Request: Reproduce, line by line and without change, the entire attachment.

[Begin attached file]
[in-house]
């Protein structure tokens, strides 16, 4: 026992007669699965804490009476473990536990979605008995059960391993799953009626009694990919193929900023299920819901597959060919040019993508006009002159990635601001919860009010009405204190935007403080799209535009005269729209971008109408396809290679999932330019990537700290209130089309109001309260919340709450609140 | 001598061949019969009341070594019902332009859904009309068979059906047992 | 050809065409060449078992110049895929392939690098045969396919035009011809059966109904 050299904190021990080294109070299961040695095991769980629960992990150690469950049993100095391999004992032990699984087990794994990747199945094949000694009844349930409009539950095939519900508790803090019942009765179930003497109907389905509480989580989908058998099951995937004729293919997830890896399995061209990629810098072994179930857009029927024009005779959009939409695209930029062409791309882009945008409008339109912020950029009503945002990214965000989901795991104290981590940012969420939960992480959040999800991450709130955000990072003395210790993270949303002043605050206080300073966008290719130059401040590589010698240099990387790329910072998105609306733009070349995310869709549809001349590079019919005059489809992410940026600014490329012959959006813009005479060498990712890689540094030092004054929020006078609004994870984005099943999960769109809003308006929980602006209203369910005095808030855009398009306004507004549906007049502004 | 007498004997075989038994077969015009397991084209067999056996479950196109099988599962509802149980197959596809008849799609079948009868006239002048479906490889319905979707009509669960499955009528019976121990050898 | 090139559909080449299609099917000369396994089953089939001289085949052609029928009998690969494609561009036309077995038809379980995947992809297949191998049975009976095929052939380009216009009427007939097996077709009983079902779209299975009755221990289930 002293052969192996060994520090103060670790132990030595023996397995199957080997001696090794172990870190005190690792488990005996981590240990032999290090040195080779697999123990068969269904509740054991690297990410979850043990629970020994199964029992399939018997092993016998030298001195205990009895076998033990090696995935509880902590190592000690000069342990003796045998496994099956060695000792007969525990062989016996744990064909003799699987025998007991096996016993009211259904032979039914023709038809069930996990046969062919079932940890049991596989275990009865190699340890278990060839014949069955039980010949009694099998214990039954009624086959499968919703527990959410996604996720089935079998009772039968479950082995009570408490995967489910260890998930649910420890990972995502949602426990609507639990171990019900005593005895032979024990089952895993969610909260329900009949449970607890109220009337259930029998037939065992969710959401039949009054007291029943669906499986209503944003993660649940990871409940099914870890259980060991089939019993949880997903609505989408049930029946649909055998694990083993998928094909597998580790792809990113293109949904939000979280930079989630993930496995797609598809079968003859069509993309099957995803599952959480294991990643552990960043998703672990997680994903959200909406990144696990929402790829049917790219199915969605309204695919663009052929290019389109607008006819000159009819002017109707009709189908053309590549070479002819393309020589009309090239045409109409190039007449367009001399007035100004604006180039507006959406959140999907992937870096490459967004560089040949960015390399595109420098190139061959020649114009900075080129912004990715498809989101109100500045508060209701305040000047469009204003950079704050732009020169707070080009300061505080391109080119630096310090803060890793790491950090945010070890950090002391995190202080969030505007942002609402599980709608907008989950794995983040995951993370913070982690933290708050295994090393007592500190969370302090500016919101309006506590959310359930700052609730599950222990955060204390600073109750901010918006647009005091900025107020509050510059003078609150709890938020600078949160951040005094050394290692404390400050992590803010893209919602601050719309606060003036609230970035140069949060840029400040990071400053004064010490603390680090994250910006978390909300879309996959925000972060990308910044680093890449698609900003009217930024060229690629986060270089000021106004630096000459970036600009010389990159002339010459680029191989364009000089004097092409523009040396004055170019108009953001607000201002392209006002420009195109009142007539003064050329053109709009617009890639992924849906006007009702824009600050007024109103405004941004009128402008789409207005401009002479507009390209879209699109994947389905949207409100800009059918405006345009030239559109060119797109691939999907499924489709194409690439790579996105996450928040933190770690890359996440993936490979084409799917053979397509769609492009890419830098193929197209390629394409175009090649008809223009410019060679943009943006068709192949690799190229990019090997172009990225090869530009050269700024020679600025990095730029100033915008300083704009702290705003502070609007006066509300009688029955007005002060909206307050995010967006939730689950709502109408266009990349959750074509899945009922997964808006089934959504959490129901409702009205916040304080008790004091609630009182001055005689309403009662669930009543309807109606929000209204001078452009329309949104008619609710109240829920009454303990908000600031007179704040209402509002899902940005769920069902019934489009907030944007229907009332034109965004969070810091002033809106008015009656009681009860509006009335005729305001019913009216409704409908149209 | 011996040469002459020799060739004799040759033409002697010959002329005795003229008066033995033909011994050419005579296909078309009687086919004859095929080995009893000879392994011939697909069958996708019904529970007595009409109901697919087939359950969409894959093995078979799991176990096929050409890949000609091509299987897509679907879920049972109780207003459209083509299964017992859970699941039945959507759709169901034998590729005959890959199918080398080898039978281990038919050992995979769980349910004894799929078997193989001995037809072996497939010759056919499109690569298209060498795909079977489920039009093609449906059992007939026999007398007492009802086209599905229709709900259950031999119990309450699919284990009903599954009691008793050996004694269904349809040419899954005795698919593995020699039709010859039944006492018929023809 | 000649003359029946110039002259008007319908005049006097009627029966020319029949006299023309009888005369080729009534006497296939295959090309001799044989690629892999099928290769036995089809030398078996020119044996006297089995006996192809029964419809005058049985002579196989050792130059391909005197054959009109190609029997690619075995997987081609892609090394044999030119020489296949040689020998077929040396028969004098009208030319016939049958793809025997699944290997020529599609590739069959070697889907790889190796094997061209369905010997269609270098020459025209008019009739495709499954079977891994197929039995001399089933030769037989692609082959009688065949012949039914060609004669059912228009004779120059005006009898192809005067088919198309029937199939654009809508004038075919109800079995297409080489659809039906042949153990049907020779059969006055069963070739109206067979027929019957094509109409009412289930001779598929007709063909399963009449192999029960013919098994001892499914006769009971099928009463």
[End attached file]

[in-house]
């Protein structure tokens, strides 16, 4: 026992007669699965804490009476473990536990979605008995059960391993799953009626009694990919193929900023299920819901597959060919040019993508006009002159990635601001919860009010009405204190935007403080799209535009005269729209971008109408396809290679999932330019990537700290209130089309109001309260919340709450609140 | 001598061949019969009341070594019902332009859904009309068979059906047992 | 050809065409060449078992110049895929392939690098045969396919035009011809059966109904 050299904190021990080294109070299961040695095991769980629960992990150690469950049993100095391999004992032990699984087990794994990747199945094949000694009844349930409009539950095939519900508790803090019942009765179930003497109907389905509480989580989908058998099951995937004729293919997830890896399995061209990629810098072994179930857009029927024009005779959009939409695209930029062409791309882009945008409008339109912020950029009503945002990214965000989901795991104290981590940012969420939960992480959040999800991450709130955000990072003395210790993270949303002043605050206080300073966008290719130059401040590589010698240099990387790329910072998105609306733009070349995310869709549809001349590079019919005059489809992410940026600014490329012959959006813009005479060498990712890689540094030092004054929020006078609004994870984005099943999960769109809003308006929980602006209203369910005095808030855009398009306004507004549906007049502004 | 007498004997075989038994077969015009397991084209067999056996479950196109099988599962509802149980197959596809008849799609079948009868006239002048479906490889319905979707009509669960499955009528019976121990050898 | 090139559909080449299609099917000369396994089953089939001289085949052609029928009998690969494609561009036309077995038809379980995947992809297949191998049975009976095929052939380009216009009427007939097996077709009983079902779209299975009755221990289930 002293052969192996060994520090103060670790132990030595023996397995199957080997001696090794172990870190005190690792488990005996981590240990032999290090040195080779697999123990068969269904509740054991690297990410979850043990629970020994199964029992399939018997092993016998030298001195205990009895076998033990090696995935509880902590190592000690000069342990003796045998496994099956060695000792007969525990062989016996744990064909003799699987025998007991096996016993009211259904032979039914023709038809069930996990046969062919079932940890049991596989275990009865190699340890278990060839014949069955039980010949009694099998214990039954009624086959499968919703527990959410996604996720089935079998009772039968479950082995009570408490995967489910260890998930649910420890990972995502949602426990609507639990171990019900005593005895032979024990089952895993969610909260329900009949449970607890109220009337259930029998037939065992969710959401039949009054007291029943669906499986209503944003993660649940990871409940099914870890259980060991089939019993949880997903609505989408049930029946649909055998694990083993998928094909597998580790792809990113293109949904939000979280930079989630993930496995797609598809079968003859069509993309099957995803599952959480294991990643552990960043998703672990997680994903959200909406990144696990929402790829049917790219199915969605309204695919663009052929290019389109607008006819000159009819002017109707009709189908053309590549070479002819393309020589009309090239045409109409190039007449367009001399007035100004604006180039507006959406959140999907992937870096490459967004560089040949960015390399595109420098190139061959020649114009900075080129912004990715498809989101109100500045508060209701305040000047469009204003950079704050732009020169707070080009300061505080391109080119630096310090803060890793790491950090945010070890950090002391995190202080969030505007942002609402599980709608907008989950794995983040995951993370913070982690933290708050295994090393007592500190969370302090500016919101309006506590959310359930700052609730599950222990955060204390600073109750901010918006647009005091900025107020509050510059003078609150709890938020600078949160951040005094050394290692404390400050992590803010893209919602601050719309606060003036609230970035140069949060840029400040990071400053004064010490603390680090994250910006978390909300879309996959925000972060990308910044680093890449698609900003009217930024060229690629986060270089000021106004630096000459970036600009010389990159002339010459680029191989364009000089004097092409523009040396004055170019108009953001607000201002392209006002420009195109009142007539003064050329053109709009617009890639992924849906006007009702824009600050007024109103405004941004009128402008789409207005401009002479507009390209879209699109994947389905949207409100800009059918405006345009030239559109060119797109691939999907499924489709194409690439790579996105996450928040933190770690890359996440993936490979084409799917053979397509769609492009890419830098193929197209390629394409175009090649008809223009410019060679943009943006068709192949690799190229990019090997172009990225090869530009050269700024020679600025990095730029100033915008300083704009702290705003502070609007006066509300009688029955007005002060909206307050995010967006939730689950709502109408266009990349959750074509899945009922997964808006089934959504959490129901409702009205916040304080008790004091609630009182001055005689309403009662669930009543309807109606929000209204001078452009329309949104008619609710109240829920009454303990908000600031007179704040209402509002899902940005769920069902019934489009907030944007229907009332034109965004969070810091002033809106008015009656009681009860509006009335005729305001019913009216409704409908149209 | 011996040469002459020799060739004799040759033409002697010959002329005795003229008066033995033909011994050419005579296909078309009687086919004859095929080995009893000879392994011939697909069958996708019904529970007595009409109901697919087939359950969409894959093995078979799991176990096929050409890949000609091509299987897509679907879920049972109780207003459209083509299964017992859970699941039945959507759709169901034998590729005959890959199918080398080898039978281990038919050992995979769980349910004894799929078997193989001995037809072996497939010759056919499109690569298209060498795909079977489920039009093609449906059992007939026999007398007492009802086209599905229709709900259950031999119990309450699919284990009903599954009691008793050996004694269904349809040419899954005795698919593995020699039709010859039944006492018929023809 | 000649003359029946110039002259008007319908005049006097009627029966020319029949006299023309009888005369080729009534006497296939295959090309001799044989690629892999099928290769036995089809030398078996020119044996006297089995006996192809029964419809005058049985002579196989050792130059391909005197054959009109190609029997690619075995997987081609892609090394044999030119020489296949040689020998077929040396028969004098009208030319016939049958793809025997699944290997020529599609590739069959070697889907790889190796094997061209369905010997269609270098020459025209008019009739495709499954079977891994197929039995001399089933030769037989692609082959009688065949012949039914060609004669059912228009004779120059005006009898192809005067088919198309029937199939654009809508004038075919109800079995297409080489659809039906042949153990049907020779059969006055069963070739109206067979027929019957094509109409009412289930001779598929007709063909399963009449192999029960013919098994001892499914006769009971099928009463």